IM Ringdal Hansen has an excellent reputation as a coach, and his best pupil so far is no other than Magnus Carlsen. He has coached many of the best young players in Norway and today he coaches many players who will undoubtedly dominate Norwegian chess in the years to come. In 2009 Ringdal Hansen founded the company Sjakkhuset (The Chess House) together with WIM Silje Bjerke and IM Torstein Bae.
Planned side events in 2009 Arctic Chess Challenge
- Going by boat in the surroundings of Tromsø
- Trip to one of the many mountains around Tromsø
- Fishing in the sea (and also eating the fish on the spot!)
- Barbeque party (?)
- 2-3 Blitz events in the centre of Tromsø (they have a chess pub downtown this year)
- Guided tour in the centre of Tromsø
Top participants (Elo 2000 and higher)
- Arctic Chess Challenge web site
- Tournament details
- Playing venue (wireless LAN in the hotel free of charge!)
Previous ChessBase reports on Tromsø
||Tromsø – a Chess Olympiad in the midnight sun?
18.11.2008 – It lies well within the Arctic Circle and has a history of chess activity. Now the city of Tromsø is bidding to host the 2014 Chess Olympiad in one of the most attractive regions of Europe. A full presentation is being made at the Olympiad in Dresden. We visited the city this summer and support their bid with some WYSIWYG evidence of why it is ideally suited for an Olympiad. Photo report.
||Chess in the Arctic Circle – GM Igor Kurnosov triumphs
18.08.2008 – For the third time the Tromsø Chess Club staged an International Open in the Arctic Circle. It ran from August 2nd to 10th 2008, with sky high prizes, by Norwegian standards (total prize fund 11,000 Euros). The venue is spectacular, the atmosphere warm and generous. And the place is full of Carlsens: Magnus, Henrik, Sigrun, Ellen, Ingrid and Signe. Part one of our big pictorial report.
||Moiseenko wins the Arctic Chess Challenge
12.08.2007 – In the end it was a super-GM who took the unshared first place in the Tromsø Midnight Sun tournament: Alexander Moiseenko of the Ukraine scored 7.5/9 to overtake the long-time leader, "Mr Sunshine" Kjetil Lie, who had beaten him in round four. Top seed Magnus Carlsen recovered from a poor start to share 2-4. Like his parents we expect Magnus to scale the Store Blåmannen.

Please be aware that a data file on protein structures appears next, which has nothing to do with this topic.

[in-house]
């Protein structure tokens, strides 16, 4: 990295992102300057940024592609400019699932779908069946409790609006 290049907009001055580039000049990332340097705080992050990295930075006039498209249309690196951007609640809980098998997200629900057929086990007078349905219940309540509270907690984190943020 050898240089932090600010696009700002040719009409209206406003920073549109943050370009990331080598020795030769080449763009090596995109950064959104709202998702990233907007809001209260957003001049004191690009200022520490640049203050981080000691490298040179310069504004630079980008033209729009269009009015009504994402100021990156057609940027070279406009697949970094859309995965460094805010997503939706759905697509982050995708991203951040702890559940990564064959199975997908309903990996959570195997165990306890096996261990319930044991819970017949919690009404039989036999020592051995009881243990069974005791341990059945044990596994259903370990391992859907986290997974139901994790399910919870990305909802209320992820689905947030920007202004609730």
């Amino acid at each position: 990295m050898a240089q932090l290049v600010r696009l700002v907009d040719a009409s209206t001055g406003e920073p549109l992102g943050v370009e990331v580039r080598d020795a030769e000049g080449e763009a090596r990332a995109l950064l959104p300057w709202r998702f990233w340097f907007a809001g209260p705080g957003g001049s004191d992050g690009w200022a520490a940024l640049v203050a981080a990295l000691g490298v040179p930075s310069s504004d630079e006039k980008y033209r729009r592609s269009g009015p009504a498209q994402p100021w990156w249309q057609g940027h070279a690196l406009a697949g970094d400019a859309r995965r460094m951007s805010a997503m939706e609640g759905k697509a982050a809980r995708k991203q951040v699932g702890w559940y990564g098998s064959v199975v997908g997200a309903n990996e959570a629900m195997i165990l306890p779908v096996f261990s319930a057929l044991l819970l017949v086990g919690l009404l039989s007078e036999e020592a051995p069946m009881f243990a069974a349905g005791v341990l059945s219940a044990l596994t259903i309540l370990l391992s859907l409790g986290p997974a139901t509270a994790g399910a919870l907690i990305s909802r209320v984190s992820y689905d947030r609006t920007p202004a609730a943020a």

||Carlsen vs Carlsen – Magnus beats his dad
10.08.2007 – That is hardly a surprise, since the 16-year-old is over six hundred points stronger than his first teacher. But then again Henrik Carlsen has grounding powers... After seven rounds of the Arctic Chess Challenge in Tromsø it is Norwegian GM Kjetil A. Lie who is in the lead, with 5.5 points, followed by four players with 5.0 points each. Report with pictures and videos.
||Second Arctic Chess Challenge in Tromsø
07.08.2007 – The Norwegian island town of Tromsø lies well within the Arctic Circle, which means that this time of the year the sun never sets. Tromsø is playing host to a strong GM tournament from August 4th-12th, 2007. Top seed is Magnus Carlsen, who rushed in from his victory in Biel and did not have a great start here (3.0/4, place ten). Two other GMs, Macieja and Lie, lead with 4.0/4. Round four report.
||Shipov wins Midnight Sun, Carlsen second
03.07.2006 – The Midnight Sun Chess Challenge in Tromsø, Norway, was won by Russian GM Sergei Shipov, who scored 7.5 points in nine rounds. Second was fifteen-year-old Magnus Carlsen with 7.0, who beat Leif Erland Johannessen on tiebreak points. We bring you a final report with pictures from Whale's Island.
||Carlsen leads the Midnight Sun Challenge
28.06.2006 – A fifteen-year-old super-grandmaster, blessed with an Elo of 2646, is leading the Midnight Sun Chess Challenge in Tromsø. Magnus Carlsen of Norway looks set to break a few new records with the form that he is showing these days. The event is being held well within the Arctic Circle, where at this time of year the nights are bright as day. Misha Savinov reports.
||Midnight Sun Chess Challenge in Tromsø
26.06.2006 – There are parts in the world where, during a certain period of the year, the sun never sets. The northern Norwegian town of Tromsø, which lies well within the Arctic Circle, is one such place. From June 24th to July 2nd, in the middle of the midnight sun period, it is holding chess festival with GMs like Krasenkow and Magnus Carlsen. Big illustrated report.